R.K. Johnson Hall, the only non-rectangular residence hall, was built in 1977 as part of the third student housing expansion. It has several unique features compared with the other men’s halls. In addition to three floors of rooms, Johnson has a basement that includes:
- A large meeting room
- Music practice rooms
- Post office boxes that alleviated the after-chapel rush to the campus post office
Johnson was also the first men’s residence hall built with air conditioning. In fact, its construction initiated the installation of air conditioning in the rest of the residence halls from 1977–78.
The hall’s built-in furniture was made on campus with the help of students. It is similar to the furniture that had been installed in most of the other dorms in the early ’70s.
Childhood and Education
Robert Kirthwood Johnson was born in Lynchburg, Virginia, in 1910. When he was 8, his father passed away. At his father’s request, he and his brother went to live at the Odd Fellows Home orphanage in Lynchburg for the next 11 years because their mother could not support them.
At the home, Johnson was educated through high school. He was also put in charge of all the home’s automotive equipment and some purchasing. Although he was busy working and studying, he found time to play baseball, which earned him the lifelong nickname “Lefty.”
In 1931, Johnson moved to Florida to begin his freshman year at Bob Jones College. He studied religion and got involved in leadership positions on campus, including president of his senior class.
During Johnson’s senior year, Johnson assumed responsibility for the college’s bookkeeping after the business manager began traveling for the College in 1934. After graduating in 1935, Johnson officially became the business manager.
“(Bob Jones) was noted as a skilled financial manager, even during his early evangelistic career,” Dan Turner wrote in his book Standing Without Apology. “For him to turn over to a new college graduate such responsibility is an indication of the financial ability that Johnson possessed.”
Mary Gaston Jones, Dr. Bob’s wife, also recognized his capability. She said, “He came into the office as a scholarship student, but he was so capable and so charming and so kind and worked so hard that he was elevated to a most important position by the time we moved to Cleveland.”
As the business manager, Johnson worked with the school’s tight budget to carry out Dr. Bob’s vision of efficient financing, which impacted everything from dining expenses to construction costs.
In 1939, he adopted a new bookkeeping system and expense management for the school with the help of College friend and businessman John Sephus Mack. Mack inspected the school’s financial records and then offered to let Johnson receive training from his company accountants.
“College finances were restructured so that all operating overhead, including operational expenses, maintenance, and faculty salaries were covered by student tuition and fees,” Turner wrote. “This financial arrangement kept the College from relying on outside sources of income to meet the daily expenses of the school. Campus construction and special projects were financed by donation and fund-raising drives.”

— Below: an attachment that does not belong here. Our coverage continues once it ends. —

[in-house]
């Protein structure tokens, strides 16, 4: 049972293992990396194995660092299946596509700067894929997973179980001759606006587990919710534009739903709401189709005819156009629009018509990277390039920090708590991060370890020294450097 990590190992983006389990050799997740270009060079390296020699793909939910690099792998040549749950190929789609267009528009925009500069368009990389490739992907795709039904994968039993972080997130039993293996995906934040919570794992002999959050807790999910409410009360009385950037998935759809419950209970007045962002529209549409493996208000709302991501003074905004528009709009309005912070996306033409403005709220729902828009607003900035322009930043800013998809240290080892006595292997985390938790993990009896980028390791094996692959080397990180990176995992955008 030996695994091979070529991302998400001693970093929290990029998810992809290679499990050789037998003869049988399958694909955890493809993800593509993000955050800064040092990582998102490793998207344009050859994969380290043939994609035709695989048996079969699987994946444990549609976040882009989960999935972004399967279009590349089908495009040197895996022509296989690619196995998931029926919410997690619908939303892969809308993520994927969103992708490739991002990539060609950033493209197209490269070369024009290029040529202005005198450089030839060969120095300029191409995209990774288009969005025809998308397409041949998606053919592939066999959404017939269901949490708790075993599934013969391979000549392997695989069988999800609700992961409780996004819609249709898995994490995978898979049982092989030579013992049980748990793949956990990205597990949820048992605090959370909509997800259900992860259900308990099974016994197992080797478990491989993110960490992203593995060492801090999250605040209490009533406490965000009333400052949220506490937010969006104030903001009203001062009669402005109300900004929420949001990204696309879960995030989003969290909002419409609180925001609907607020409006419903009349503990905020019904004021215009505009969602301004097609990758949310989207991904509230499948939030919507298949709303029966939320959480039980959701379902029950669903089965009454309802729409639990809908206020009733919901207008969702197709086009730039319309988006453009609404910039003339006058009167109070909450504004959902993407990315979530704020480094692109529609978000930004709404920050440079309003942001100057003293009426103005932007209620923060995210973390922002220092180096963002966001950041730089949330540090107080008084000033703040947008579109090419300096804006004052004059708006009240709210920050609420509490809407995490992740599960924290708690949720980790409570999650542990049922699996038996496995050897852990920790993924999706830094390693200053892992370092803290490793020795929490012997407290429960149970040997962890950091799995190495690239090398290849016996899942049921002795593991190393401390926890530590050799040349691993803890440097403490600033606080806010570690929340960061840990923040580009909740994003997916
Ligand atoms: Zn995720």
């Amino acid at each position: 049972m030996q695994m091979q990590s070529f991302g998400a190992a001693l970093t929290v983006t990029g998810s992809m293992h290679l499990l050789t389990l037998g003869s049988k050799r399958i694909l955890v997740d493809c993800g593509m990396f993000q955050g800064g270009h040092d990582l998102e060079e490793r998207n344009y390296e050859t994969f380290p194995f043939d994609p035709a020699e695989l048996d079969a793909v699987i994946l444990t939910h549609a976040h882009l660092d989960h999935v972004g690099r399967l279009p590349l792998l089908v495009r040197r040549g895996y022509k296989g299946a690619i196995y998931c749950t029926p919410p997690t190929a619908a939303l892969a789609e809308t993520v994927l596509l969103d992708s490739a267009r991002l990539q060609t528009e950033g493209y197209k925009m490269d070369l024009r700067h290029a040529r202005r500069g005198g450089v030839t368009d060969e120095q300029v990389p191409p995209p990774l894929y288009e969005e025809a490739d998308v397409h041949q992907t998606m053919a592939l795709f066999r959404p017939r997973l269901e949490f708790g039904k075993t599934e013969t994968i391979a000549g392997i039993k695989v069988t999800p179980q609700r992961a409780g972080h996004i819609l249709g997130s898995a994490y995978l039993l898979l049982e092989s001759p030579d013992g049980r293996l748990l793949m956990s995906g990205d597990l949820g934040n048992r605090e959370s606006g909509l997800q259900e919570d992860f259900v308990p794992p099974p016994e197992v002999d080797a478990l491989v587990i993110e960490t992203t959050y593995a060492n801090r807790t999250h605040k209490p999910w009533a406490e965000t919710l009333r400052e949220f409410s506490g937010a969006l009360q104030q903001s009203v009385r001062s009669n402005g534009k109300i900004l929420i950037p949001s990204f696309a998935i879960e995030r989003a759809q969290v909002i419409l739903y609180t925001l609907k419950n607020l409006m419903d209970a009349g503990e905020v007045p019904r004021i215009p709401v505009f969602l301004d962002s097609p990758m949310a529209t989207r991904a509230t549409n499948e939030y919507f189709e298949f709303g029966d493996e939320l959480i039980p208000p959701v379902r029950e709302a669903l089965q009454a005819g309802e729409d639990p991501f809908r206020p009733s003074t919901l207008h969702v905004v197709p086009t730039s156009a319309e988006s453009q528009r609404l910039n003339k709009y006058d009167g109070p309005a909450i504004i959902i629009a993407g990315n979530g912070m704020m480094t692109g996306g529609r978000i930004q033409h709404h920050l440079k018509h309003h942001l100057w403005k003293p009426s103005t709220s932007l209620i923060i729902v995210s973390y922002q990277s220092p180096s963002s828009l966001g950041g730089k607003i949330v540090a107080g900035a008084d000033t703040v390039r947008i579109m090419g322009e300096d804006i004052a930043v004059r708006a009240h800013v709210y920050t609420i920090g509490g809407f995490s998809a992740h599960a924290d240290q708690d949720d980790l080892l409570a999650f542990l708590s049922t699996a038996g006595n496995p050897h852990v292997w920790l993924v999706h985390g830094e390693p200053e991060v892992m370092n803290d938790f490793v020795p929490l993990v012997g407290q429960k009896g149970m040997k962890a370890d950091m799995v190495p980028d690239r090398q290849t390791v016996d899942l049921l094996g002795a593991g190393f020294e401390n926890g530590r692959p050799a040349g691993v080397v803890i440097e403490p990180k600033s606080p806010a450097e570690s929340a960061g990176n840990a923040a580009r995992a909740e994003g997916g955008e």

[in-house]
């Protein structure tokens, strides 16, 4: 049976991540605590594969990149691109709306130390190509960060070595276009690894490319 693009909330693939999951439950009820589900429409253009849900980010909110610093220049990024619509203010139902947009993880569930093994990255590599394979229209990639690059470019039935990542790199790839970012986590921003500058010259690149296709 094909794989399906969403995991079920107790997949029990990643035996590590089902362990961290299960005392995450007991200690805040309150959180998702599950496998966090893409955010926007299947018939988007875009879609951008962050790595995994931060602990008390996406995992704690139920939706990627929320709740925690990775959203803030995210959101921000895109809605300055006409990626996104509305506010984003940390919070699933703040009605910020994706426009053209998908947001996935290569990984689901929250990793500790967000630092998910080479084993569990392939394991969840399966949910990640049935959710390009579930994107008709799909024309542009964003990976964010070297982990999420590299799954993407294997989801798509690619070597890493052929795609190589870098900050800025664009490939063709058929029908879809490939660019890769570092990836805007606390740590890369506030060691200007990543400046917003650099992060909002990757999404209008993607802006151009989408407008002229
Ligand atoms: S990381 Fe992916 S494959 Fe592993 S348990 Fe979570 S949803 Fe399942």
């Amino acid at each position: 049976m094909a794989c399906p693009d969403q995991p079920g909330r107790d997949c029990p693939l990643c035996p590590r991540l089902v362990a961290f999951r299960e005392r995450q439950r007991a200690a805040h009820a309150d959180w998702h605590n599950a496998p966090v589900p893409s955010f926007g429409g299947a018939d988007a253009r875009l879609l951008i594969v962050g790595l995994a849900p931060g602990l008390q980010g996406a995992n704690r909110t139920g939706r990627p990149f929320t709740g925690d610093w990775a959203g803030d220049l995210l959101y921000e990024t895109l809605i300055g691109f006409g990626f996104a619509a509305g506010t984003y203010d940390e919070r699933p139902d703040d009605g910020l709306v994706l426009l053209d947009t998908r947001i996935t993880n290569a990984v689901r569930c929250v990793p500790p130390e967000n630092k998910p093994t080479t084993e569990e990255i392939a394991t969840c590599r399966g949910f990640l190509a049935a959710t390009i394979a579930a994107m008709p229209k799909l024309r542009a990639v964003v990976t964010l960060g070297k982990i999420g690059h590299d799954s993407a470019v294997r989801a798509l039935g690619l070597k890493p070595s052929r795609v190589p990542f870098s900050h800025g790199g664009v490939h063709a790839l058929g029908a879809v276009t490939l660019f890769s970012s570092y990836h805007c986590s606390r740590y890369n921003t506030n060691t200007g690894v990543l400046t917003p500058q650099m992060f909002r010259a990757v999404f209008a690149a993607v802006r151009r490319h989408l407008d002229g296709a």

In addition to managing finances, Johnson participated in the search for a new campus in 1946. Once the Greenville campus was chosen, he moved into a trailer on the site in order to oversee the construction.
He also served as University treasurer and member of the Executive Committee of the Board of Trustees.
Although Johnson’s involvement at BJU often required him to work six days a week, he prioritized his family. He met his wife Guye during his college years when she visited the campus. When she began attending the next fall, he dated her and then married her three years later, a year after his graduation.
They had two daughters, Guye Ellen and Corretta, and Johnson was known for being kind and gentle toward them. “I always walked across the grass up to his window and knocked on it,” Corretta said in an issue of Voice of the Alumni. “He could have a room full of bankers and important people, but he’d just introduce me to them all like I was the most important person in the world.”
Biographer of Bob Jones
Johnson also found time to write the first biography of Dr. Bob called Builder of Bridges, published in 1969. He drew from 37 years of close association with him as well as extensive research. Johnson wrote in the book,
I went deep into the archives; I read the files of his correspondence; I visited the places of his childhood and talked with friends out of his past; I made an exhaustive examination of files of his evangelistic work …; I scanned newspapers of past years that gave detailed accounts of events as they happened; and I consulted with Mrs. Jones, Sr., beloved companion of this man, who was an eyewitness of his colorful career.
Death and Legacy
Johnson served as business manager at BJU until he passed away on Nov. 4, 1971, from a second serious heart attack while on vacation with his wife in Mexico.
He left a legacy of diligence and joyful service for BJU. “He left a place in my heart that no one else can ever fill,” Mary Gaston Jones said years after his death. “He was a son to me. I would go to Lefty with little things that annoyed me and things I thought needed a man’s help. He was my right hand. I said in a joking way to my husband that Lefty and I built the school.”